FoodIssue 12

Patty & Bun

18 Old Compton Street, W1D 4TN

Sometimes you want something a little dirty. You throw caution (and the health department’s sanitation ratings) to the wind and hunker down for something a little grimy, a little unsettling, to make you feel like you’re living on the edge. Who needs base-jumping when you can have some yellowtail sashimi at the airport in Belgrade?

This particularly applies when it comes to burgers. The hamburger should be a simple, visceral, messy affair. In its most austere form it needs little more than a generous schmear of yellow mustard for zing and a couple of slices of onions, or bread and butter pickles, for crunch. In simplicity doth it fill and satisfy.

But some ignore my frank stipulations. With the incessant need to create viral content to attract customers, burger joints are turning to swanky interiors and decadent excess in an attempt to garner attention. Burgers are no longer mere canvas for chefs to showcase their talent for handling meat as well as their creativity. They have evolved into a culinary pissing contest, necessitating caviar, foie gras, and truffle aioli to even compete.

London is acutely afflicted by this surfeit syndrome. In a sea of OTT patties with gold leaf buns, and followed bills that cost more than your rent – the wagyu hockey puck from Honky Tonk would’ve bled you dry at £1,100 in 2014 – Patty & Bun stands alone. While its rough and tumble interiors at the new Old Compton Street outpost are the result of intelligent interior design rather than organic decay, it manages not to feel contrived.

Wainscoting, rustic brick and long farmhouse-style tables lend the space the feeling of a chic country cottage, though it’s more Soho Farmhouse than crumbling barn. Twee vintage cash register aside, the 55-seat restaurant has enough grit to make you feel like you just might be in the know, but it won’t send you running for a tetanus shot either. Like Johnny Cash, they walk the line.

90s hip hop thumps out of the speakers with a steady, sexy beat, making it nearly impossible to keep from shaking your ass on the slatted wood benches. A steady stream of tune after tune will ensure that the little bar downstairs (with its very own late license Thursday to Saturday) will be a successful entity in its own right. And if the music is good, the burgers are better.

Don’t be put off by the cutesy names. This is not a ploy to pull the wool over your eyes with lackluster sandwiches masquerading as true burger heavyweights. Instead, the puns peppered throughout the menu merely serve to draw your attention to what’s really important. No matter which burger wins your vote, they all really excel in their preparation. Structural integrity in a sandwich is key, and these are built to stand up to their hefty toppings. The meat is handled delicately to achieve a tender patty, faintly rosy in the middle and oozing fat which slithers down your wrist when you take the first bite.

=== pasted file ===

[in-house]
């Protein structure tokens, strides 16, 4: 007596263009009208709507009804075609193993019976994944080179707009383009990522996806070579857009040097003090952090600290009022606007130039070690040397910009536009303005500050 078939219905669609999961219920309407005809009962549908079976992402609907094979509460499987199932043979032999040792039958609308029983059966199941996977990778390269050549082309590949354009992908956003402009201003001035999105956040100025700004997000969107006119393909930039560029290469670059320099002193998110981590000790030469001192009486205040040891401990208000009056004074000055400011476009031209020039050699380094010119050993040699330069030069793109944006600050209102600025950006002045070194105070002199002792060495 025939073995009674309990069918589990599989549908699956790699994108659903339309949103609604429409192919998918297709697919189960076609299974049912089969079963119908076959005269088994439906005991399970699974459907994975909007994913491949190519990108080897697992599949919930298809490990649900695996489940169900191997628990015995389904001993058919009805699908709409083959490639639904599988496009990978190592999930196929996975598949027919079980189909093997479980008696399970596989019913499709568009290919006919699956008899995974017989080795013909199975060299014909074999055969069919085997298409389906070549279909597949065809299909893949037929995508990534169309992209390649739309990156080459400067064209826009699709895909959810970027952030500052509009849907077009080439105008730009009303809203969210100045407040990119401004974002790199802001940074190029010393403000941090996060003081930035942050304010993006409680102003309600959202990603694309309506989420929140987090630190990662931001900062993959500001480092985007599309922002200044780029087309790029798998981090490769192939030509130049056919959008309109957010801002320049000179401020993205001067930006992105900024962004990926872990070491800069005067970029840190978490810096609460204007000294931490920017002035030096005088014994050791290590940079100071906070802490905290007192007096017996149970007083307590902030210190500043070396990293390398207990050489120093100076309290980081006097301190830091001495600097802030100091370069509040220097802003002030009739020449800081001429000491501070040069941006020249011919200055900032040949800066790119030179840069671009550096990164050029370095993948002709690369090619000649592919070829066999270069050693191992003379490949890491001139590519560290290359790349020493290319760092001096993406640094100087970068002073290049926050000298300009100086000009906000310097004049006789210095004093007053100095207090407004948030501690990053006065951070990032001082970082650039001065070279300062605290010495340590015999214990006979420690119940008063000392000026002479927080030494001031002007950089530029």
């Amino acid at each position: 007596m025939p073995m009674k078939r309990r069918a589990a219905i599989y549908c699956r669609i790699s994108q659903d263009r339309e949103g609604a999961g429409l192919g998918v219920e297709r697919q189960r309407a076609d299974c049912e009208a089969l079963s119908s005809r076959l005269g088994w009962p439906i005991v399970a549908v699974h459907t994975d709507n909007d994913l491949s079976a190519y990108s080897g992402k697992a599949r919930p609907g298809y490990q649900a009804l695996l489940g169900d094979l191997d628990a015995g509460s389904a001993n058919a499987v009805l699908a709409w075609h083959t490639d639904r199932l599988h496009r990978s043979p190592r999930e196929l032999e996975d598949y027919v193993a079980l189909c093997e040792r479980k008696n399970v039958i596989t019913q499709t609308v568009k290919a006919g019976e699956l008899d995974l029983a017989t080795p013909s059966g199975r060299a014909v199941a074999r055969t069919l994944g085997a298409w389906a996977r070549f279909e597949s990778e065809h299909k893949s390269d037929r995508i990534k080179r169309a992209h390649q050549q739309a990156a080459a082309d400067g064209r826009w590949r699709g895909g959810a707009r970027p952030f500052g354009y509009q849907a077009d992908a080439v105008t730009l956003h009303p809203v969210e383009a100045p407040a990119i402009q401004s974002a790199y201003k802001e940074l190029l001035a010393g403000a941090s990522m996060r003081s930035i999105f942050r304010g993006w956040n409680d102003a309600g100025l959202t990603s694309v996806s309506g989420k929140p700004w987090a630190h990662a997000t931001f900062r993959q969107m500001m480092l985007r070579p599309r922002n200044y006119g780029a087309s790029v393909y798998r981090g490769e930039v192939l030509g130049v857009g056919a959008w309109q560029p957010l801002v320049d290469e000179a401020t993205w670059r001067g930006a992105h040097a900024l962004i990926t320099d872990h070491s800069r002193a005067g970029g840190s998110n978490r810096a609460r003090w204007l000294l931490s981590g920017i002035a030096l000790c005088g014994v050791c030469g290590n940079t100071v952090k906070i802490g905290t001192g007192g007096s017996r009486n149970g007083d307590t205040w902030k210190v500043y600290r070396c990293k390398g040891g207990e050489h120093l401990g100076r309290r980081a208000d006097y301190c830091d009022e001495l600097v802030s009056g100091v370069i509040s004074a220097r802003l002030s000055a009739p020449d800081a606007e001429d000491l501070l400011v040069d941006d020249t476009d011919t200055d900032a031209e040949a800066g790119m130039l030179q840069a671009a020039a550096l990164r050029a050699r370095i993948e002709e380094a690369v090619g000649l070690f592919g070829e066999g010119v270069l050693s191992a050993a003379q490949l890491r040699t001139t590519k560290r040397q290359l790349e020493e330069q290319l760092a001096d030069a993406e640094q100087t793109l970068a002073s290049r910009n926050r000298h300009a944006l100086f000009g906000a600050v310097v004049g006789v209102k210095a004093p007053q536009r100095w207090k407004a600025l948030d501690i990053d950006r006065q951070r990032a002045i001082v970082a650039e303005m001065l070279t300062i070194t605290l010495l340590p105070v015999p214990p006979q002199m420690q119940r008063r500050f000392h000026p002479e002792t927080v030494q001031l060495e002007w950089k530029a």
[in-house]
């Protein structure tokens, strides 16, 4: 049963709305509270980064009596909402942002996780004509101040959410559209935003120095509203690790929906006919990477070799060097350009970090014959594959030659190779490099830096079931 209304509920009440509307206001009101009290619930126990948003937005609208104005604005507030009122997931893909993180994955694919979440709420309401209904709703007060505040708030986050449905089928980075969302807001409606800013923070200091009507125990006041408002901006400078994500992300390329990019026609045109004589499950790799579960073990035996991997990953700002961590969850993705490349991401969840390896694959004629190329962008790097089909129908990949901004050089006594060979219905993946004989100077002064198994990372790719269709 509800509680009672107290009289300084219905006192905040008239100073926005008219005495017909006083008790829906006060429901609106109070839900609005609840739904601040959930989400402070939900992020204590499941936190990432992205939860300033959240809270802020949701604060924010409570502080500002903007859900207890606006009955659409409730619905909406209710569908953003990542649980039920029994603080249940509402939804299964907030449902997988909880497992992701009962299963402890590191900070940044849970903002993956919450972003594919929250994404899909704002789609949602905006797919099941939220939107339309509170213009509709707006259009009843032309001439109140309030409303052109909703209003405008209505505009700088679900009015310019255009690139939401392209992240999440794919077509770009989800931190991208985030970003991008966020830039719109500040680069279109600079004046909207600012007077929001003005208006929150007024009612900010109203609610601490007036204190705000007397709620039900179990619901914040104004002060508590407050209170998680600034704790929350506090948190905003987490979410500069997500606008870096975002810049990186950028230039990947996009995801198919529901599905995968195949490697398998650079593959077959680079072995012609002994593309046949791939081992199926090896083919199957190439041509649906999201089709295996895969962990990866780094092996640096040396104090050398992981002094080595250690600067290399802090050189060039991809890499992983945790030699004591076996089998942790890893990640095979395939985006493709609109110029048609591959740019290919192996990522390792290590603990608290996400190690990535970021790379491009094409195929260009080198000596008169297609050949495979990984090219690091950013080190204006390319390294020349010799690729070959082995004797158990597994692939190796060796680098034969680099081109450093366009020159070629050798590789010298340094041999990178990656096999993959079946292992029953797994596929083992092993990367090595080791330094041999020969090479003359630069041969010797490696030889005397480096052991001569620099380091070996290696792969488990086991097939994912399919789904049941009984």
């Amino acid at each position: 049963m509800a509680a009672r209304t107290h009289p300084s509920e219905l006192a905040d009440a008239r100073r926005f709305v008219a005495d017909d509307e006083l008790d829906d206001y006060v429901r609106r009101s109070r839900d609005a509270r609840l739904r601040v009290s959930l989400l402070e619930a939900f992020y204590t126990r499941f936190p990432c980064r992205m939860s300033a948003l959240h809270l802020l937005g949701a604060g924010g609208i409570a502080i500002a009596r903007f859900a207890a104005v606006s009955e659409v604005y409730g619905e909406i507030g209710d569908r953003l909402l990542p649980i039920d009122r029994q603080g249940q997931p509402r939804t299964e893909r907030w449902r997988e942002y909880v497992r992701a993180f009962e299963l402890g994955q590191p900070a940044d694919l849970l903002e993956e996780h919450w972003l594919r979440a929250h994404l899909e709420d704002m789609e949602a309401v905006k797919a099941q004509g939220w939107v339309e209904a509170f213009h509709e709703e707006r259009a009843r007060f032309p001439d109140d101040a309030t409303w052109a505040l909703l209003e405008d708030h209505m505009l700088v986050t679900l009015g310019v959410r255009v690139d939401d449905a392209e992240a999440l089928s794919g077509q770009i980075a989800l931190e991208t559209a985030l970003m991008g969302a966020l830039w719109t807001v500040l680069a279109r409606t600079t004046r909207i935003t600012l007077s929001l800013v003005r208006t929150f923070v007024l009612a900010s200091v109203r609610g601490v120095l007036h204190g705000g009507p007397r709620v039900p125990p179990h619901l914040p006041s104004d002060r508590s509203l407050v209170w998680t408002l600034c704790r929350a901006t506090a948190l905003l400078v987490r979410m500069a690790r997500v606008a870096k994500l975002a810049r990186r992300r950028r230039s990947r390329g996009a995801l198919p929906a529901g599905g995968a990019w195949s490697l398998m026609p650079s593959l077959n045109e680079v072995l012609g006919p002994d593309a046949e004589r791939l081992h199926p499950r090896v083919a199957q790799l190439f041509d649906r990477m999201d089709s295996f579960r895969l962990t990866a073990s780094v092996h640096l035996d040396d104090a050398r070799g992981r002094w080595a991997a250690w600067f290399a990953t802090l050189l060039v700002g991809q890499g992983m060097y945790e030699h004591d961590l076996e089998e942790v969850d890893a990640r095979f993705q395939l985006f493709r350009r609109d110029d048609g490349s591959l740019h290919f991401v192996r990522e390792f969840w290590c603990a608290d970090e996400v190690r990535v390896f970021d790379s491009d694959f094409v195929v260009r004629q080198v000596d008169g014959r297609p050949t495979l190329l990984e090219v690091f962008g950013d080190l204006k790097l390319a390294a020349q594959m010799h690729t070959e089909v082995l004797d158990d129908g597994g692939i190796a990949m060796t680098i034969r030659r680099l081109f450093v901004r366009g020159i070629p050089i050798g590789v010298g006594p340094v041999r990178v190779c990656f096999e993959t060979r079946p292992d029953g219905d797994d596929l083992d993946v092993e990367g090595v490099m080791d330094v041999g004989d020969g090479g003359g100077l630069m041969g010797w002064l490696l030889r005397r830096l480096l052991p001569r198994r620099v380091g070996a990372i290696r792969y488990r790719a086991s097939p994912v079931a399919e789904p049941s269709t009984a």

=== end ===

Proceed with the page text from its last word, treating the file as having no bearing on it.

The ‘Ari Gold’ provides the essentials of an excellent cheeseburger. The addition of Patty & Bun’s signature smoky mayonnaise adds depth and a bit of moisture, whilst the pickled onions keep things bright. The ‘Jose Jose’ Chilli Burger is saucy and savoury and everything you want from a glorified chili cheeseburger. Its aged beef patty is the perfect vehicle to shuttle a rich and meaty chilli from plate to mouth, and the slick of cheddar helps hold everything together, if just barely. P&B’s ‘Lambshank Redemption’ is the only odd man out in seeming a bit try-hard, coupling pickled aubergines with courgette fritters and adding feta cheese and cumin aioli for good measure. But while this union seems about as ill-conceived as Carmen Electra and Dennis Rodman’s, it also seems to work (if only as a novelty).

If you get anxious in anticipation, the Roast Chicken Skin with maple, Za’atar and hot sauce is salty and crunchy but will leave enough room for a burger or two. The Thunder Thighs are delightfully slippery with a smooth kick. Nothing too hot, but enough to coax little beads of sweat from your temples.

To make your burger comfortable – you know, just so it doesn’t feel naked on its own – opt for a side of chips with chicken skin salt and roast chicken mayo. They’re neither too thick nor too thin and are powerful enough to stand alongside any of the burgers. An extra order of coleslaw is welcome if you need to temper the heat of the thighs.

Patty & Bun’s burgers are what you hope every Bumble match might be: straightforward with a little oomph. The restaurant is buzzy and a bit grubby in the best possible way. So slip away from all of the chichi Soho spots and duck inside P&B. Because here you can really patty and bullshit, to make Biggie proud.

 

Monday–Thursday 12:00pm to 11:00pm
Friday-Saturday 11:30am to 12:30am
Sunday 12:00pm to 10:00pm
£10–15/person